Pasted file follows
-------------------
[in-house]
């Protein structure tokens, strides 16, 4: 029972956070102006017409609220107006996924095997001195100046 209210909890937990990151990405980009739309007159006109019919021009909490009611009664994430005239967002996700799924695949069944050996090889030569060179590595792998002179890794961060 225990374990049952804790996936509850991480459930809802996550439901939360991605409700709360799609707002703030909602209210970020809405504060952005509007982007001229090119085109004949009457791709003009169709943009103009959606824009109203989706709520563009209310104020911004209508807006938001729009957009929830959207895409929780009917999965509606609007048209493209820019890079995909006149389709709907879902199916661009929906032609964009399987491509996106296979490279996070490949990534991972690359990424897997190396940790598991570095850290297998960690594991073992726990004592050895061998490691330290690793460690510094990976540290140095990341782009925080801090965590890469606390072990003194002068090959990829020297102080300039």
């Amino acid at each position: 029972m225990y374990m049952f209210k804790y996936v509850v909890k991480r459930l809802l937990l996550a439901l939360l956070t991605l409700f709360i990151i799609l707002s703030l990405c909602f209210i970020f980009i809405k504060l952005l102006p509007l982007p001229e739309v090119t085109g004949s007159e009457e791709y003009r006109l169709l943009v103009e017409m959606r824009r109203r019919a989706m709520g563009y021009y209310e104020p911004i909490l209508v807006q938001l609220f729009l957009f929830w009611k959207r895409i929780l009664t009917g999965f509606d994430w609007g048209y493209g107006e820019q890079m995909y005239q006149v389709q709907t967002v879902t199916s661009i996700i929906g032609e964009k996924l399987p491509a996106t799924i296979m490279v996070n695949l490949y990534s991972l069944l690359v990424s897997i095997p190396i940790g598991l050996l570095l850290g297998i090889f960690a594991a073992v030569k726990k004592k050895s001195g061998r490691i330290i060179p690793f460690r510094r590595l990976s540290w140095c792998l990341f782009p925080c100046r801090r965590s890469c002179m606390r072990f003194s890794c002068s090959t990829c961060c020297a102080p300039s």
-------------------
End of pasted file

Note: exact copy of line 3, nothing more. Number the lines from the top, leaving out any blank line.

């Amino acid at each position: 029972m225990y374990m049952f209210k804790y996936v509850v909890k991480r459930l809802l937990l996550a439901l939360l956070t991605l409700f709360i990151i799609l707002s703030l990405c909602f209210i970020f980009i809405k504060l952005l102006p509007l982007p001229e739309v090119t085109g004949s007159e009457e791709y003009r006109l169709l943009v103009e017409m959606r824009r109203r019919a989706m709520g563009y021009y209310e104020p911004i909490l209508v807006q938001l609220f729009l957009f929830w009611k959207r895409i929780l009664t009917g999965f509606d994430w609007g048209y493209g107006e820019q890079m995909y005239q006149v389709q709907t967002v879902t199916s661009i996700i929906g032609e964009k996924l399987p491509a996106t799924i296979m490279v996070n695949l490949y990534s991972l069944l690359v990424s897997i095997p190396i940790g598991l050996l570095l850290g297998i090889f960690a594991a073992v030569k726990k004592k050895s001195g061998r490691i330290i060179p690793f460690r510094r590595l990976s540290w140095c792998l990341f782009p925080c100046r801090r965590s890469c002179m606390r072990f003194s890794c002068s090959t990829c961060c020297a102080p300039s």